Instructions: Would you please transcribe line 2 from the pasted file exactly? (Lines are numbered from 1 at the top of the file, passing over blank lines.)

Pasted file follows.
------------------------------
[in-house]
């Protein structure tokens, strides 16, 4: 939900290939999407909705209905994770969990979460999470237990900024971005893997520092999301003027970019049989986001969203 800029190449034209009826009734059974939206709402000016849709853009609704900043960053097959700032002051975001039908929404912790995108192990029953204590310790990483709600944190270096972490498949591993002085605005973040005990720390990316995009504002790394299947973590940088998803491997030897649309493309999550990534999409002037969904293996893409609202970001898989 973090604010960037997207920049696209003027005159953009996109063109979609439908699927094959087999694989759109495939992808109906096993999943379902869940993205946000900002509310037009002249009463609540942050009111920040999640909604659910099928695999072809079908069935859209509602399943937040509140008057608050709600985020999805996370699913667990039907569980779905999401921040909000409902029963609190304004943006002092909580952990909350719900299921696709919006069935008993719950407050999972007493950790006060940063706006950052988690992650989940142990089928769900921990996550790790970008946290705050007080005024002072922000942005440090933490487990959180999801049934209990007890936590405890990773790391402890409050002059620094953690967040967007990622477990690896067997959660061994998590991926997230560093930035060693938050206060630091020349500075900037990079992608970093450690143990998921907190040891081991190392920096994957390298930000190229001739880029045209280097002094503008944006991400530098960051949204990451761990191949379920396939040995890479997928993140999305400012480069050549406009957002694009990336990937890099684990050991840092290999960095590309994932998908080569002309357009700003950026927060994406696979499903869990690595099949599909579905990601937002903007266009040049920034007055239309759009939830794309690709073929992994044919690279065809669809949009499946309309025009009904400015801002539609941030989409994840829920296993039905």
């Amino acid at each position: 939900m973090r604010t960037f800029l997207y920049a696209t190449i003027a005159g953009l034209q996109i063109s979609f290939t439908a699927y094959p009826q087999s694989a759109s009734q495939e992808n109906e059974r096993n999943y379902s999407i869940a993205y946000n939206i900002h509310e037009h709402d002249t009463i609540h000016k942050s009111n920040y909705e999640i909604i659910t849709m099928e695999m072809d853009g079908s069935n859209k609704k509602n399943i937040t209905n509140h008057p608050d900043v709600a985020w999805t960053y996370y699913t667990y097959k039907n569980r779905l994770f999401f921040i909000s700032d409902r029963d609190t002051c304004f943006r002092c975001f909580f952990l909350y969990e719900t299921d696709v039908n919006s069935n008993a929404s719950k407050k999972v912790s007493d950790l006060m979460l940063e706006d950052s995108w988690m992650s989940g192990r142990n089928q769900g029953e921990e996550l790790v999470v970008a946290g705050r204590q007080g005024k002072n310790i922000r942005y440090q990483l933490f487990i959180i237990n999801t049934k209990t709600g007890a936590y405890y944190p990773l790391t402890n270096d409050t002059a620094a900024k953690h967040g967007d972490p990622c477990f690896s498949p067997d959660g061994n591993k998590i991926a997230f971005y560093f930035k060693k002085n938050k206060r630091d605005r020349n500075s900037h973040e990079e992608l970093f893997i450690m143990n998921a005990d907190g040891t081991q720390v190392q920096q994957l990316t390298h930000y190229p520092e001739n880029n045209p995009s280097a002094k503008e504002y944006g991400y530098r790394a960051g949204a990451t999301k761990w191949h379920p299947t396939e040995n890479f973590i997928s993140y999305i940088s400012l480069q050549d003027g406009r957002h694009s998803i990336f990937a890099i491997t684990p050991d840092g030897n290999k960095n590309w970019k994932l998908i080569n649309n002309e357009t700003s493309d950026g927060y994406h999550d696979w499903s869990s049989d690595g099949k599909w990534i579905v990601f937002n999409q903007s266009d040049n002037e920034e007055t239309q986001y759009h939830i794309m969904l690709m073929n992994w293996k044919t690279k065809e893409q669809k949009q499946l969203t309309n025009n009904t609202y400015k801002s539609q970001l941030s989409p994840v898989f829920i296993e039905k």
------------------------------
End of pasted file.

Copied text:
């Protein structure tokens, strides 16, 4: 939900290939999407909705209905994770969990979460999470237990900024971005893997520092999301003027970019049989986001969203 800029190449034209009826009734059974939206709402000016849709853009609704900043960053097959700032002051975001039908929404912790995108192990029953204590310790990483709600944190270096972490498949591993002085605005973040005990720390990316995009504002790394299947973590940088998803491997030897649309493309999550990534999409002037969904293996893409609202970001898989 973090604010960037997207920049696209003027005159953009996109063109979609439908699927094959087999694989759109495939992808109906096993999943379902869940993205946000900002509310037009002249009463609540942050009111920040999640909604659910099928695999072809079908069935859209509602399943937040509140008057608050709600985020999805996370699913667990039907569980779905999401921040909000409902029963609190304004943006002092909580952990909350719900299921696709919006069935008993719950407050999972007493950790006060940063706006950052988690992650989940142990089928769900921990996550790790970008946290705050007080005024002072922000942005440090933490487990959180999801049934209990007890936590405890990773790391402890409050002059620094953690967040967007990622477990690896067997959660061994998590991926997230560093930035060693938050206060630091020349500075900037990079992608970093450690143990998921907190040891081991190392920096994957390298930000190229001739880029045209280097002094503008944006991400530098960051949204990451761990191949379920396939040995890479997928993140999305400012480069050549406009957002694009990336990937890099684990050991840092290999960095590309994932998908080569002309357009700003950026927060994406696979499903869990690595099949599909579905990601937002903007266009040049920034007055239309759009939830794309690709073929992994044919690279065809669809949009499946309309025009009904400015801002539609941030989409994840829920296993039905």